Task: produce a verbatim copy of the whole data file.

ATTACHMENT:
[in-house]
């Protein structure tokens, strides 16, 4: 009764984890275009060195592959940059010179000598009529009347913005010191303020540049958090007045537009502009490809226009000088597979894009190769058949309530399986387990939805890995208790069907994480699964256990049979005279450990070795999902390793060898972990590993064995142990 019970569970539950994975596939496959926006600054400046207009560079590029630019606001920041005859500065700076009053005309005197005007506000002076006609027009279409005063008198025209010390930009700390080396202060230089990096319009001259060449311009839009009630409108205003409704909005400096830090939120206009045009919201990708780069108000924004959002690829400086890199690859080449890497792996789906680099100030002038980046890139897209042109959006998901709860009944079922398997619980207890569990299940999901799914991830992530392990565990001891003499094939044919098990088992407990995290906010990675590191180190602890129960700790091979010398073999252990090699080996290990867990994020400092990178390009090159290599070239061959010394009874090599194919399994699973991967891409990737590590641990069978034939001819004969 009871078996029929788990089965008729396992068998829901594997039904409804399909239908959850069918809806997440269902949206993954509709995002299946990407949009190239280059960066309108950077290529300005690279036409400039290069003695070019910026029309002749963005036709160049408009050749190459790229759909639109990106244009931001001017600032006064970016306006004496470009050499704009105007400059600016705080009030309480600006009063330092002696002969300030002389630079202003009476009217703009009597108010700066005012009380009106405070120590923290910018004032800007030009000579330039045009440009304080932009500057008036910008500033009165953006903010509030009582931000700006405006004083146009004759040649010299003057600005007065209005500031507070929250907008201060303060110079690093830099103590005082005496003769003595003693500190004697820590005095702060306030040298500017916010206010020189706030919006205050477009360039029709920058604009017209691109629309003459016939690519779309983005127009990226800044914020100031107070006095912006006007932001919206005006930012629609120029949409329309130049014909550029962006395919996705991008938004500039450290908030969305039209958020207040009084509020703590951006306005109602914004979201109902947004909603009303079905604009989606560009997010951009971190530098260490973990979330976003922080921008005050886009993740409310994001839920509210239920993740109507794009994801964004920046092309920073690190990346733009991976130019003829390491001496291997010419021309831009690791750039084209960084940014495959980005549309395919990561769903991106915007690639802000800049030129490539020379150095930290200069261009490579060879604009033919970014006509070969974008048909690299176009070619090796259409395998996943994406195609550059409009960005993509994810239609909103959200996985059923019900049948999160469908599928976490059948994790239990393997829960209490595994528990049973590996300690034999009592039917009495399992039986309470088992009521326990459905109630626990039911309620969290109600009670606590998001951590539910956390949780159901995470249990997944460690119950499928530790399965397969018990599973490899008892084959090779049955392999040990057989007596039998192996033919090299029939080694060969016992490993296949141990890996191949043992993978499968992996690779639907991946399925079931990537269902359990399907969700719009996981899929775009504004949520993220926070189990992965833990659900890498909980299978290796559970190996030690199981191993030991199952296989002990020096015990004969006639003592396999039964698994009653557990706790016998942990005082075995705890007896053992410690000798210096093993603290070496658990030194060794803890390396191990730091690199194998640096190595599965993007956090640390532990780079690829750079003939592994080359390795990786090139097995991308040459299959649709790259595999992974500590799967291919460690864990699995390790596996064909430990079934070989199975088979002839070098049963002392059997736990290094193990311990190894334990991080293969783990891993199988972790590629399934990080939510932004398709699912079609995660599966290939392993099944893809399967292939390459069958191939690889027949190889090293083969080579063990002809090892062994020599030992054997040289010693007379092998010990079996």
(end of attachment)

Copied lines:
[in-house]
């Protein structure tokens, strides 16, 4: 009764984890275009060195592959940059010179000598009529009347913005010191303020540049958090007045537009502009490809226009000088597979894009190769058949309530399986387990939805890995208790069907994480699964256990049979005279450990070795999902390793060898972990590993064995142990 019970569970539950994975596939496959926006600054400046207009560079590029630019606001920041005859500065700076009053005309005197005007506000002076006609027009279409005063008198025209010390930009700390080396202060230089990096319009001259060449311009839009009630409108205003409704909005400096830090939120206009045009919201990708780069108000924004959002690829400086890199690859080449890497792996789906680099100030002038980046890139897209042109959006998901709860009944079922398997619980207890569990299940999901799914991830992530392990565990001891003499094939044919098990088992407990995290906010990675590191180190602890129960700790091979010398073999252990090699080996290990867990994020400092990178390009090159290599070239061959010394009874090599194919399994699973991967891409990737590590641990069978034939001819004969 009871078996029929788990089965008729396992068998829901594997039904409804399909239908959850069918809806997440269902949206993954509709995002299946990407949009190239280059960066309108950077290529300005690279036409400039290069003695070019910026029309002749963005036709160049408009050749190459790229759909639109990106244009931001001017600032006064970016306006004496470009050499704009105007400059600016705080009030309480600006009063330092002696002969300030002389630079202003009476009217703009009597108010700066005012009380009106405070120590923290910018004032800007030009000579330039045009440009304080932009500057008036910008500033009165953006903010509030009582931000700006405006004083146009004759040649010299003057600005007065209005500031507070929250907008201060303060110079690093830099103590005082005496003769003595003693500190004697820590005095702060306030040298500017916010206010020189706030919006205050477009360039029709920058604009017209691109629309003459016939690519779309983005127009990226800044914020100031107070006095912006006007932001919206005006930012629609120029949409329309130049014909550029962006395919996705991008938004500039450290908030969305039209958020207040009084509020703590951006306005109602914004979201109902947004909603009303079905604009989606560009997010951009971190530098260490973990979330976003922080921008005050886009993740409310994001839920509210239920993740109507794009994801964004920046092309920073690190990346733009991976130019003829390491001496291997010419021309831009690791750039084209960084940014495959980005549309395919990561769903991106915007690639802000800049030129490539020379150095930290200069261009490579060879604009033919970014006509070969974008048909690299176009070619090796259409395998996943994406195609550059409009960005993509994810239609909103959200996985059923019900049948999160469908599928976490059948994790239990393997829960209490595994528990049973590996300690034999009592039917009495399992039986309470088992009521326990459905109630626990039911309620969290109600009670606590998001951590539910956390949780159901995470249990997944460690119950499928530790399965397969018990599973490899008892084959090779049955392999040990057989007596039998192996033919090299029939080694060969016992490993296949141990890996191949043992993978499968992996690779639907991946399925079931990537269902359990399907969700719009996981899929775009504004949520993220926070189990992965833990659900890498909980299978290796559970190996030690199981191993030991199952296989002990020096015990004969006639003592396999039964698994009653557990706790016998942990005082075995705890007896053992410690000798210096093993603290070496658990030194060794803890390396191990730091690199194998640096190595599965993007956090640390532990780079690829750079003939592994080359390795990786090139097995991308040459299959649709790259595999992974500590799967291919460690864990699995390790596996064909430990079934070989199975088979002839070098049963002392059997736990290094193990311990190894334990991080293969783990891993199988972790590629399934990080939510932004398709699912079609995660599966290939392993099944893809399967292939390459069958191939690889027949190889090293083969080579063990002809090892062994020599030992054997040289010693007379092998010990079996």